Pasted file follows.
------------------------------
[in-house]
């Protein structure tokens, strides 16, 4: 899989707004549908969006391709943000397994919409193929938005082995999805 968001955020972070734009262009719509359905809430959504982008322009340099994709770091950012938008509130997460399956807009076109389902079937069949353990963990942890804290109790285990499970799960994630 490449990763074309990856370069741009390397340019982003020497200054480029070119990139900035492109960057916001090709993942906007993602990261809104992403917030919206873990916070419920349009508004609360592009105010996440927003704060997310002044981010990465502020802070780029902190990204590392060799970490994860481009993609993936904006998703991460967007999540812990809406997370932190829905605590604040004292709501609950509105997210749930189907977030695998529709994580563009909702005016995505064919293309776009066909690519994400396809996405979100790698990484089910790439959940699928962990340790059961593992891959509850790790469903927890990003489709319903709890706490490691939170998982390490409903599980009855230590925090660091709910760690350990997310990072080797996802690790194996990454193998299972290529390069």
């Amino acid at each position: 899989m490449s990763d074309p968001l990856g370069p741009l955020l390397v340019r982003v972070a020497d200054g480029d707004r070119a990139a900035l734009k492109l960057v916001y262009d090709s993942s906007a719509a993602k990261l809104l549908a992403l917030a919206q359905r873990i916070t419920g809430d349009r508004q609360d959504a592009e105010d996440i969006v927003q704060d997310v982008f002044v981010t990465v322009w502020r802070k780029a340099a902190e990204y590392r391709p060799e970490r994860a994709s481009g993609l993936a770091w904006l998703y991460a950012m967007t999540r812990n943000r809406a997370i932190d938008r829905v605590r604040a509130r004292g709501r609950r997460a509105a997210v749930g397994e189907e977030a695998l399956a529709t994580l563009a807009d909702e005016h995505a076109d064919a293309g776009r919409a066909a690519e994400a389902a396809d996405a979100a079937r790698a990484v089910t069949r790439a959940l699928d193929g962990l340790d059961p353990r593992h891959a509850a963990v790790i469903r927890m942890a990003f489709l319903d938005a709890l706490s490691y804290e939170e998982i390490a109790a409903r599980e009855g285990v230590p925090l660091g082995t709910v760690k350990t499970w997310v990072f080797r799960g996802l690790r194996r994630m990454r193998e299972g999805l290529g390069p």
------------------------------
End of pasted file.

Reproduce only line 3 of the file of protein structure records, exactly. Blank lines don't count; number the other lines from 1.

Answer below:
């Amino acid at each position: 899989m490449s990763d074309p968001l990856g370069p741009l955020l390397v340019r982003v972070a020497d200054g480029d707004r070119a990139a900035l734009k492109l960057v916001y262009d090709s993942s906007a719509a993602k990261l809104l549908a992403l917030a919206q359905r873990i916070t419920g809430d349009r508004q609360d959504a592009e105010d996440i969006v927003q704060d997310v982008f002044v981010t990465v322009w502020r802070k780029a340099a902190e990204y590392r391709p060799e970490r994860a994709s481009g993609l993936a770091w904006l998703y991460a950012m967007t999540r812990n943000r809406a997370i932190d938008r829905v605590r604040a509130r004292g709501r609950r997460a509105a997210v749930g397994e189907e977030a695998l399956a529709t994580l563009a807009d909702e005016h995505a076109d064919a293309g776009r919409a066909a690519e994400a389902a396809d996405a979100a079937r790698a990484v089910t069949r790439a959940l699928d193929g962990l340790d059961p353990r593992h891959a509850a963990v790790i469903r927890m942890a990003f489709l319903d938005a709890l706490s490691y804290e939170e998982i390490a109790a409903r599980e009855g285990v230590p925090l660091g082995t709910v760690k350990t499970w997310v990072f080797r799960g996802l690790r194996r994630m990454r193998e299972g999805l290529g390069p």